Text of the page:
January 19, 2016      01:11

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Why do the liberal media and the public feel so much sympathy for criminals?


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There was a time when offenders were held more responsible for their actions. Classical Theory of Criminology indicates that human beings are rational calculators. The potential benefit of an act must outweigh potential consequences. We constantly assess if a given choice is worth pursuing. Classical theory states that criminal behavior is the result of misguided and misused free will (n.a., n.d.) Criminals rob rape and kill others because it is what they choose to do. Contemporary criminology largely ascribes to Positivist theory- what is considered a more enlightened view. Positivist theory states that offenders commit predatory acts due to irresistible internal and external pressures. Due to a complex mix of psychological, biological, sociological, political and economic factors, people engage in criminal activity (Oxford Index, 2014). These factors certainly play a role in criminality, but when this model is employed exclusively, in a reductionist manner, it leads to the contemporary academic view of criminals which has filtered into the national consciousness through the liberal media: They are minimally responsible for their actions. It is a weak economy, limited opportunity, addiction, and a hard childhood that is the core of criminal behavior. This thinking absolves offenders of responsibility.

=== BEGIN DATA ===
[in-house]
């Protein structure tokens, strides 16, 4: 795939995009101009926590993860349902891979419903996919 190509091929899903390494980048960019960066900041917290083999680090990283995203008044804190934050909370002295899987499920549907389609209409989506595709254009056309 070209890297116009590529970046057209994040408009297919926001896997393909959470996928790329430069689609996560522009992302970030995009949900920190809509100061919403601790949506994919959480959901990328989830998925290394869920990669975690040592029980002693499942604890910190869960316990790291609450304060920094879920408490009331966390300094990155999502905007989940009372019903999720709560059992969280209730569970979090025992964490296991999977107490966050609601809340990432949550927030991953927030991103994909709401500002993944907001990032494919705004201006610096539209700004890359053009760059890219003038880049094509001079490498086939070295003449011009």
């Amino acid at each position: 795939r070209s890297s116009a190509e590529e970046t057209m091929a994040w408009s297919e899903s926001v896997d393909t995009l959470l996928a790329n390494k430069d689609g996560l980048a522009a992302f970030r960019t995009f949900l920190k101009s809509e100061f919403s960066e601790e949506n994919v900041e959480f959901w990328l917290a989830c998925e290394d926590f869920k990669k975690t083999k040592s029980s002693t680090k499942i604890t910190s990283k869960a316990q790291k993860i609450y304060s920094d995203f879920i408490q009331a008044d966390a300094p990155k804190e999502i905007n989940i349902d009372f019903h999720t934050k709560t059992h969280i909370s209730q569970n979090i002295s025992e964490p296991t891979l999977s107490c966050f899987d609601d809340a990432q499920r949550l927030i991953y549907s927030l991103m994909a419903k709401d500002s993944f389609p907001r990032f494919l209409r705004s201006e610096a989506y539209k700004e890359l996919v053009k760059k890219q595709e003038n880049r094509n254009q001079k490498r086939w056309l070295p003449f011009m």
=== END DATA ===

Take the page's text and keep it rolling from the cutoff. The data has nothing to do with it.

Criminals and sympathy:

Criminals are extremely good at making others feel sorry for them. It is one of the things they do best, as a way to deflect responsibility for their actions, and to lessen their punishment (Barnhart, 2009; Elliot, 2006). The media overlooks the victim, and expresses sorrow for the criminals, second guesses and judges the actions of police officers, and the public eagerly consumes this distorted view of reality.  If you have never been victimized, it is very easy to hold high ideals about how offenders can’t help being offenders, how they are products of their environment, how they are the victims of a corrupt legal system, or a brutal militarized police force, or they are wrongfully accused. There is a grim joke about the definition of a conservative: Paraphrasing, they were a liberal who got mugged, assaulted, robbed or raped (Brainy Quote, 2015). Personal experience with criminal victimization or otherwise seeing these predators up close and personal may give one a very different point of view.